Why Premier League will suffer if the UK leaves the EU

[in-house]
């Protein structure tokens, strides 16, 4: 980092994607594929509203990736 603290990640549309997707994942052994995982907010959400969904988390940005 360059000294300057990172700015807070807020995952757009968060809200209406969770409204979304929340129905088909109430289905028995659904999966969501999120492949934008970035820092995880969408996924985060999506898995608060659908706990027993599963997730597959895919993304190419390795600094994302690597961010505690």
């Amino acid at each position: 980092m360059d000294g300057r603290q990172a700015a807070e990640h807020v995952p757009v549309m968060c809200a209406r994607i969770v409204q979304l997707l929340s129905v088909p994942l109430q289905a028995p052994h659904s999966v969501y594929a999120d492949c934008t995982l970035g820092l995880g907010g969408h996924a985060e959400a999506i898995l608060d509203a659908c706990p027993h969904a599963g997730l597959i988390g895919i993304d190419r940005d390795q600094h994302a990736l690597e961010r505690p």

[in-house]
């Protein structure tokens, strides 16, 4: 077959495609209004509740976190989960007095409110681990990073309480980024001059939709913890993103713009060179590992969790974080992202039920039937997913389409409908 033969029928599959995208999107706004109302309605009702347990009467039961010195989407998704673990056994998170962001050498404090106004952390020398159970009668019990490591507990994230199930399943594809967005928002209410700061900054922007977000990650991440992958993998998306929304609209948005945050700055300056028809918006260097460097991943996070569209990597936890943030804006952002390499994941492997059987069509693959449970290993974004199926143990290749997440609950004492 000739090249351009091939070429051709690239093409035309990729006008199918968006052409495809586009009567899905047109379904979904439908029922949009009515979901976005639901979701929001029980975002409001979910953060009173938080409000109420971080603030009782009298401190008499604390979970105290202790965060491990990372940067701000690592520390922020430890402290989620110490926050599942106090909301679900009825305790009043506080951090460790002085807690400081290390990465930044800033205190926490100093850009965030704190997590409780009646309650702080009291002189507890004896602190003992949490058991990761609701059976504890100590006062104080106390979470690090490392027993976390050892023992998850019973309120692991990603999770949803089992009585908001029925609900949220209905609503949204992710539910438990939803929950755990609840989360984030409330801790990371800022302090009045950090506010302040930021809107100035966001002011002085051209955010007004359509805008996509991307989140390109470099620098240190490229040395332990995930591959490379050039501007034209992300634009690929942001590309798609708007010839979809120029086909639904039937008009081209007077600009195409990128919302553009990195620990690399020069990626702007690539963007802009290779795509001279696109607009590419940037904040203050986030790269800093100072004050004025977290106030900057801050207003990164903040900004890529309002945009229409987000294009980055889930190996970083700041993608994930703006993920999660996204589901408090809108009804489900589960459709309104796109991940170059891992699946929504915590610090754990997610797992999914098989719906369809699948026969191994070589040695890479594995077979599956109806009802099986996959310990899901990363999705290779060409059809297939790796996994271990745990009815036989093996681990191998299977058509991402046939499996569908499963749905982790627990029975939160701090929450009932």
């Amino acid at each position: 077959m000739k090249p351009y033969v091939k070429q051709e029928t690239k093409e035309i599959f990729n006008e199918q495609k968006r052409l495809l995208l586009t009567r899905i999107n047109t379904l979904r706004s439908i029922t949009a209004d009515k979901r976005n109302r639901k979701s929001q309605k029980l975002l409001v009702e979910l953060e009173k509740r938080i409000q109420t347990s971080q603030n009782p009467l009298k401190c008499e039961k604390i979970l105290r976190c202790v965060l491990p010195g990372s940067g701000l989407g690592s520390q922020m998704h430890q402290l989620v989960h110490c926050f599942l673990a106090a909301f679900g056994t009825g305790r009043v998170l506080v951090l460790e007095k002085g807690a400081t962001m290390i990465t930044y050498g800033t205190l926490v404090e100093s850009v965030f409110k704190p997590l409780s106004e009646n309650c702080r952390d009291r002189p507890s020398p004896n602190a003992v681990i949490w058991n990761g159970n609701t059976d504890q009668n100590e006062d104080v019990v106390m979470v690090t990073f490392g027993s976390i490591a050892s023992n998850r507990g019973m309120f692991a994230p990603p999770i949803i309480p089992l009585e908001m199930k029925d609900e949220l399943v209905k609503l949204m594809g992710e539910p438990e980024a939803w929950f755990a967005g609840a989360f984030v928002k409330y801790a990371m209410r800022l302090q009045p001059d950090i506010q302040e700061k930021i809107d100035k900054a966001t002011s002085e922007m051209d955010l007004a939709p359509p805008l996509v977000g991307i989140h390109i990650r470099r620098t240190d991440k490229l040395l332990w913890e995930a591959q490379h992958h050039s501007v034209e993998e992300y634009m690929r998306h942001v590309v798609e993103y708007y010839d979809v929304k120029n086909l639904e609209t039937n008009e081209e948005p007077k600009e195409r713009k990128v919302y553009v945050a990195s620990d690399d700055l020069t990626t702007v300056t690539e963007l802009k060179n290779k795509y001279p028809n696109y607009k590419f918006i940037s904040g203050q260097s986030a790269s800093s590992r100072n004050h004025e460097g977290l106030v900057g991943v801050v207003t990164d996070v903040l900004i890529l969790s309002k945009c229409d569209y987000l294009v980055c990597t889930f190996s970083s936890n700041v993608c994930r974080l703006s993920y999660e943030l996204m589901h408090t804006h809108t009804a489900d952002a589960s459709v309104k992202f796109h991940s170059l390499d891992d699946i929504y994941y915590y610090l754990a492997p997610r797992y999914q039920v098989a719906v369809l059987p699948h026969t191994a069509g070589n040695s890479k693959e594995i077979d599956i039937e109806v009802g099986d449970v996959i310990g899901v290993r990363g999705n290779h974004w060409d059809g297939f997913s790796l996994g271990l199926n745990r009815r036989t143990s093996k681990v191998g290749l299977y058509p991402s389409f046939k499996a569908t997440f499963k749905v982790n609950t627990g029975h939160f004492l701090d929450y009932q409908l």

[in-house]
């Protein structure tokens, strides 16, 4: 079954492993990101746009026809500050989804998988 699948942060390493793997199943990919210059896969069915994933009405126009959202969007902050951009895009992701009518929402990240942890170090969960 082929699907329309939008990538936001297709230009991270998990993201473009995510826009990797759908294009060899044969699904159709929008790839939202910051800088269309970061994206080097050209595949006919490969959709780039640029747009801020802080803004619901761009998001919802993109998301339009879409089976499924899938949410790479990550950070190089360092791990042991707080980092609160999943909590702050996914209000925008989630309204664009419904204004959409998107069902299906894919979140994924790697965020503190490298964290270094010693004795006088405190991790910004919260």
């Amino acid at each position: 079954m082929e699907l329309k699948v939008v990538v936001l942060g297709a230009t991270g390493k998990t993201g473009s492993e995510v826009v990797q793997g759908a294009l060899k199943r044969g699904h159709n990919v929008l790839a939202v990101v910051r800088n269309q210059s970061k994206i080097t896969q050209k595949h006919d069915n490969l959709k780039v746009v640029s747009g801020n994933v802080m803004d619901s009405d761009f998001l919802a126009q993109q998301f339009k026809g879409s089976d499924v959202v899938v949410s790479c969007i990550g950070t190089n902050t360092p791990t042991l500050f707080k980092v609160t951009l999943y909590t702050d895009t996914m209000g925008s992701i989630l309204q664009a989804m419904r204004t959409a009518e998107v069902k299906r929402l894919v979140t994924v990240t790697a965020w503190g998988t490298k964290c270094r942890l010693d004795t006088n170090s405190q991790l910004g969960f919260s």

Earlier this week, all 20 clubs in the Premier League expressed support for the United Kingdom remaining part of the European Union (EU). Chief executive Richard Scudamore was concerned that a Brexit vote this Thursday in the country's referendum was at odds with the league's commitment to ‘openness’ and would make it more difficult to protect intellectual property rights, mainly in the form of broadcasting contracts and merchandise. "I believe we, in the UK, must be in Europe from a business perspective," Scudamore said in a speech to the Institute of Directors' annual convention. "I believe in the free movement of goods, but when it comes to services, we must be entitled, especially in the audio-visual world, to territorialism." Should a Brexit vote be successful, there will be a number of possible consequences that would greatly affect the Premier League and, as a result, European and world football as a whole. IMPACT ON TRANSFER PRICES A Brexit vote is likely to cause the sterling (£) to be weaker due to uncertainty about how the UK would negotiate future trade deals. There will also be less investment from overseas companies taking advantage of the UK’s access to the free EU trade market. This would increase the price of signing players from overseas for Premier League clubs. For example, let’s say that Juventus put a price tag of €160 million on Paul Pogba. At the end of June 2015 the €/£ exchange rate was 0.709, but could easily move to 0.900 or even further should Brexit occur. This would increase the price Premier League suitors, such as Chelsea or the two Manchester clubs, would have to stump up to land Pogba from £113.4m to £144m - a rise of over £30m. There would, however, be no change in the cost of buying Pogba for other clubs based in the EU, such as current favourites for his signature, Real Madrid. If overseas players’ contracts were negotiated in € rather than £, this would increase the overall wage bills of Premier League clubs. The combined impact of the above could give England's top-flight clubs p problems in meeting Financial Fair Play targets should they attempt to boost their squads by signing overseas players. A further issue would arise if the UK government applies tariffs to signings of player registrations, although this is one of many government decisions that would take a number of years to be applied. A Brexit vote would at the same time make it cheaper for non-Premier League clubs to buy players from the UK, such as the standout player of Euro 2016 to date, Dimitri Payet of West Ham. With the spectacular growth of football in China in the last 18 months, a player drain to the Chinese Super League could arise as Premier League players become relatively cheaper to sign. APPEAL TO INVESTORS The Premier League is presently very attractive to foreign investors, with 14 clubs having total or substantial ownership from abroad. The good news for such investors is that a Brexit vote would make EPL clubs cheaper to buy, assuming the sterling falls in value. This assumes that the Premier League remains as popular a product as it has been during the UK’s membership of the EU. Should it be more difficult for foreign investors to buy UK companies, then clubs’ values may fall as they will be seen as being less desirable. One of the attractions of Premier League clubs is that with new domestic and overseas TV deals commencing in 2016-17, they are more profitable than ever before. A new breed of investor, who can see financial profit as well as the kudos and glory of owning a club, has been attracted to the Premier League. If the potential profits of buying and selling a team were to fall due to a weakening of the sterling, this could deter investment. ABILITY TO SIGN PLAYERS At present, about 65 per cent of Premier League players are from overseas. English clubs are currently free to sign any players with an EU passport because of freedom of movement of labour rules. What will happen if a Brexit vote arises in relation to movement of labour is a huge unknown. The best case scenario from the point of view of fans (and probably clubs too) is that the UK’s new relationship with the EU continues to provide freedom of labour movement. In this case there would be no change to the ability of clubs to attract players from the EU. The worst case scenario would be that the current rules on signing non-EU players would be applicable to those from the EU, too. These rules only allow signings if the player has played a certain percentage of international fixtures, linked to a sliding scale dependent upon the country’s FIFA ranking. Had such rules been applied historically, then the Premier League would not have seen signings such as Eric Cantona, Paolo Di Canio and Cristiano Ronaldo when they joined clubs at that stage of their careers. More recently, champions Leicester City would not have been able to sign N’Golo Kante from Caen 12 months ago. Brexit supporters claim that this will allow more opportunities for domestic players, especially young ones, to break through into teams. In addition this would have a positive impact on the England national team. This does seem at odds with the general football mantra of ‘if they are good enough they are old enough’ that comes from most managers. Club owners want access to the widest pool of talent possible, so it is no surprise to hear the likes of Karren Brady, chairman at West Ham, give support to the Remain campaign for the referendum. EU WORK PERMITS At present, many South American players can circumnavigate the FA overseas player restrictions through applying for a Spanish or Portuguese passport if their parents are from those EU countries or if they previously satisfied residency requirements in an EU country. Examples of such players are Angel Di Maria when he was at Manchester United, Diego Costa at Chelsea and Leonardo Ulloa at Leicester. Other overseas players are signed by Premier League clubs and then loaned to other EU countries with more relaxed visa rules to gain EU citizenship, before returning to their parent clubs. Whatever happens in the aftermath of a successful Brexit vote, it is likely to be good news for lawyers as they pick through the minutiae of new rules and regulations, looking for loopholes so that Premier League clubs can sign young overseas talent. ARTICLE 19 IMPLICATIONS Under FIFA rules, international transfers of players under the age of 18 are prohibited. These rules do not apply for players between the ages of 16-18 who are transferred within the EU or European Economic Area (EEA). Therefore, if the UK leaves the EU there is a possibility of Premier League clubs not being able to sign young players from the continent. In recent years, we have seen starlets such as Cesc Fabregas, Paul Pogba and Hector Bellerin signed by English teams between the ages of 16 and 18 before developing into top-class players. The prospect of being unable to sign players under the age of 18 will delight many foreign clubs, with the Premier League often accused of ‘poaching’ the very best young talent from academies for a miserly compensation fee. The UK could, however, apply to be part of the EEA, but it is unlikely that the UK government would choose to make this decision solely for the benefit of Premier League clubs. The Premier League's decision to support continued membership of the EU makes sense from a financial point of view. It would enable the league to maintain its position as the most popular and lucrative in the world, and thus have access to many of the best players by paying high wages. The Premier League's motives are solely for self-interest. English players would find themselves at a premium and in extra demand domestically, so what is good for the likes of Chelsea owner Roman Abramovic and Liverpool’s Fenway Sports Group isn’t necessarily best for players such as Andy Carroll and Chris Smalling.